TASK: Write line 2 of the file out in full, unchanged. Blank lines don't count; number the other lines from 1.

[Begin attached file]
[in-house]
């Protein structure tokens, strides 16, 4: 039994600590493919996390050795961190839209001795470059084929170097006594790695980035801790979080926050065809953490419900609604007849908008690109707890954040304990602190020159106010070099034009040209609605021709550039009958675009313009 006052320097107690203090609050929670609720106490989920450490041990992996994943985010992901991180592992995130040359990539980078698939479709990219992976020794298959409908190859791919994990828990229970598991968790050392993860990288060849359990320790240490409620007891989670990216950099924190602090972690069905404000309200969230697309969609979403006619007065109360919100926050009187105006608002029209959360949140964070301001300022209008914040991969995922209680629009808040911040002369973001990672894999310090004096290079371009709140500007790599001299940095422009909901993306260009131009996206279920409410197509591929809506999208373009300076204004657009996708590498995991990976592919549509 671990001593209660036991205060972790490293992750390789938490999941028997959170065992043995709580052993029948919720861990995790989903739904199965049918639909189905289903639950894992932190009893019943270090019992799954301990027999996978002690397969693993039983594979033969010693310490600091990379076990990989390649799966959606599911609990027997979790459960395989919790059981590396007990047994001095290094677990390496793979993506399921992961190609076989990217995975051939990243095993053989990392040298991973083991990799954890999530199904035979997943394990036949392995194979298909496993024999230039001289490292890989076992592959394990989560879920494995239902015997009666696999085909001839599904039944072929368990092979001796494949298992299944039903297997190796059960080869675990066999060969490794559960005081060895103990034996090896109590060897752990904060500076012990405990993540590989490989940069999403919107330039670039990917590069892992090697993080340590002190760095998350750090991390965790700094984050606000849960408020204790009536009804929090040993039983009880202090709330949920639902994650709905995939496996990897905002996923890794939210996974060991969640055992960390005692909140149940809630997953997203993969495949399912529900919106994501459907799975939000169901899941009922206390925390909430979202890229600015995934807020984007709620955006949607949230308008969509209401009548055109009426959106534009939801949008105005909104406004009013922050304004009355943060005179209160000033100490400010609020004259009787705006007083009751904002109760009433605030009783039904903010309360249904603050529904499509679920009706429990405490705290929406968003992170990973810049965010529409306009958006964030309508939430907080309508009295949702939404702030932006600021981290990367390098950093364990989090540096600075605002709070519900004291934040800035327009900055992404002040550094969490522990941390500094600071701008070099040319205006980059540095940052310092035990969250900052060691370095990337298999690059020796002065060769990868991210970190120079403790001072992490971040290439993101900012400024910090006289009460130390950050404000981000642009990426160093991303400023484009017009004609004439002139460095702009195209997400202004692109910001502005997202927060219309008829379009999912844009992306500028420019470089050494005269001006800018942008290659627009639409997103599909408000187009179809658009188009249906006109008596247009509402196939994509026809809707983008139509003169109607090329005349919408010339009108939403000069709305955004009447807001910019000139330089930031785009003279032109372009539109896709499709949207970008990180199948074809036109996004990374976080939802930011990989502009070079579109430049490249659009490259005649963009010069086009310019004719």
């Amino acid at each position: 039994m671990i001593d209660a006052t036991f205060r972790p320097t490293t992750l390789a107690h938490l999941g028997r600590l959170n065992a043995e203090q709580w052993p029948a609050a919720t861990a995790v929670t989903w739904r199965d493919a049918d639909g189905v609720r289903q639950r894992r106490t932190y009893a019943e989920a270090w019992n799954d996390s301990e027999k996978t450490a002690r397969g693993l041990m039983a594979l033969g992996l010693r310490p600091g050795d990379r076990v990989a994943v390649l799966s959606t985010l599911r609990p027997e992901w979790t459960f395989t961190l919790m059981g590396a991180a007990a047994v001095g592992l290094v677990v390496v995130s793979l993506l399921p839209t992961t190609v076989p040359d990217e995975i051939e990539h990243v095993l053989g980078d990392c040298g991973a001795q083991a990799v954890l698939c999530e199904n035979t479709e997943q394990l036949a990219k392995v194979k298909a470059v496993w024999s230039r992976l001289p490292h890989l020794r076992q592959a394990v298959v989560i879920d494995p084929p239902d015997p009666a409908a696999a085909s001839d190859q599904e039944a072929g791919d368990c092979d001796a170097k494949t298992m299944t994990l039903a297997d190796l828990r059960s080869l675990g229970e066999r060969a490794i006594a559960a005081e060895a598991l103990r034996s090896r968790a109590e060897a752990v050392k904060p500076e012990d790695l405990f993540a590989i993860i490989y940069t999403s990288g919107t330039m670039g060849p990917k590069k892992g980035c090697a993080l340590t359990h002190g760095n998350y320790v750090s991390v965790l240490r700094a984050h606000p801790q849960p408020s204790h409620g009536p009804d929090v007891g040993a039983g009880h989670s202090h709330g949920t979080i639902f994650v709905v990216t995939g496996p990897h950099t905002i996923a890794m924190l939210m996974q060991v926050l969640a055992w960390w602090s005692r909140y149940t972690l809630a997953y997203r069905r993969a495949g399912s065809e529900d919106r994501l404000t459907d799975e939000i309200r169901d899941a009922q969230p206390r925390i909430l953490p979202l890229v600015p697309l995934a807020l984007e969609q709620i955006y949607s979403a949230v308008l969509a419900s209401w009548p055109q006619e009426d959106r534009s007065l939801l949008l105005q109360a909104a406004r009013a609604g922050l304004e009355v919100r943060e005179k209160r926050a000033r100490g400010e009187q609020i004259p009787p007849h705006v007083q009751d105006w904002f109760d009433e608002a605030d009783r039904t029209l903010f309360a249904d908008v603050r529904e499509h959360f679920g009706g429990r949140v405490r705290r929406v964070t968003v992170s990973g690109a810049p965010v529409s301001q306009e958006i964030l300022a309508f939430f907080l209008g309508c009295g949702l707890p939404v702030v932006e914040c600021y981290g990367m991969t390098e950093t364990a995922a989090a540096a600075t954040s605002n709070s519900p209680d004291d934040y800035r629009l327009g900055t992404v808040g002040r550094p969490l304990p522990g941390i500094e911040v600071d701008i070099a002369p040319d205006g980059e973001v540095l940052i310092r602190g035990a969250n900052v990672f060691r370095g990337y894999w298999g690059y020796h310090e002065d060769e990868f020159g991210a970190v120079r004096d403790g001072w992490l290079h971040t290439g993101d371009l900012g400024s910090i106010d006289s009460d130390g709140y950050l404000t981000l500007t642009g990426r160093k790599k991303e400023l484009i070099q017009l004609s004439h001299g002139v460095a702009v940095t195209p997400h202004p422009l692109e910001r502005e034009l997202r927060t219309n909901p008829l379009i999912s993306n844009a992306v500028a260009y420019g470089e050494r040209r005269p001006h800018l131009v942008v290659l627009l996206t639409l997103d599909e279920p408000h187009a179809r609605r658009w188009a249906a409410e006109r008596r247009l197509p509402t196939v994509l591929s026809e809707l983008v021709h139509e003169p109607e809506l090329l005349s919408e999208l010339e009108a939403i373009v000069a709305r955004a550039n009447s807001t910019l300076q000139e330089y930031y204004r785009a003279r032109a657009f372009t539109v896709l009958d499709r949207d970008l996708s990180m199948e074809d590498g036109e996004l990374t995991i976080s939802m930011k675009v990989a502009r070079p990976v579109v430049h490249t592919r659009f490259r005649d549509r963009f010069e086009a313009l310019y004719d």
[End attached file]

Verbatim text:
């Protein structure tokens, strides 16, 4: 039994600590493919996390050795961190839209001795470059084929170097006594790695980035801790979080926050065809953490419900609604007849908008690109707890954040304990602190020159106010070099034009040209609605021709550039009958675009313009 006052320097107690203090609050929670609720106490989920450490041990992996994943985010992901991180592992995130040359990539980078698939479709990219992976020794298959409908190859791919994990828990229970598991968790050392993860990288060849359990320790240490409620007891989670990216950099924190602090972690069905404000309200969230697309969609979403006619007065109360919100926050009187105006608002029209959360949140964070301001300022209008914040991969995922209680629009808040911040002369973001990672894999310090004096290079371009709140500007790599001299940095422009909901993306260009131009996206279920409410197509591929809506999208373009300076204004657009996708590498995991990976592919549509 671990001593209660036991205060972790490293992750390789938490999941028997959170065992043995709580052993029948919720861990995790989903739904199965049918639909189905289903639950894992932190009893019943270090019992799954301990027999996978002690397969693993039983594979033969010693310490600091990379076990990989390649799966959606599911609990027997979790459960395989919790059981590396007990047994001095290094677990390496793979993506399921992961190609076989990217995975051939990243095993053989990392040298991973083991990799954890999530199904035979997943394990036949392995194979298909496993024999230039001289490292890989076992592959394990989560879920494995239902015997009666696999085909001839599904039944072929368990092979001796494949298992299944039903297997190796059960080869675990066999060969490794559960005081060895103990034996090896109590060897752990904060500076012990405990993540590989490989940069999403919107330039670039990917590069892992090697993080340590002190760095998350750090991390965790700094984050606000849960408020204790009536009804929090040993039983009880202090709330949920639902994650709905995939496996990897905002996923890794939210996974060991969640055992960390005692909140149940809630997953997203993969495949399912529900919106994501459907799975939000169901899941009922206390925390909430979202890229600015995934807020984007709620955006949607949230308008969509209401009548055109009426959106534009939801949008105005909104406004009013922050304004009355943060005179209160000033100490400010609020004259009787705006007083009751904002109760009433605030009783039904903010309360249904603050529904499509679920009706429990405490705290929406968003992170990973810049965010529409306009958006964030309508939430907080309508009295949702939404702030932006600021981290990367390098950093364990989090540096600075605002709070519900004291934040800035327009900055992404002040550094969490522990941390500094600071701008070099040319205006980059540095940052310092035990969250900052060691370095990337298999690059020796002065060769990868991210970190120079403790001072992490971040290439993101900012400024910090006289009460130390950050404000981000642009990426160093991303400023484009017009004609004439002139460095702009195209997400202004692109910001502005997202927060219309008829379009999912844009992306500028420019470089050494005269001006800018942008290659627009639409997103599909408000187009179809658009188009249906006109008596247009509402196939994509026809809707983008139509003169109607090329005349919408010339009108939403000069709305955004009447807001910019000139330089930031785009003279032109372009539109896709499709949207970008990180199948074809036109996004990374976080939802930011990989502009070079579109430049490249659009490259005649963009010069086009310019004719």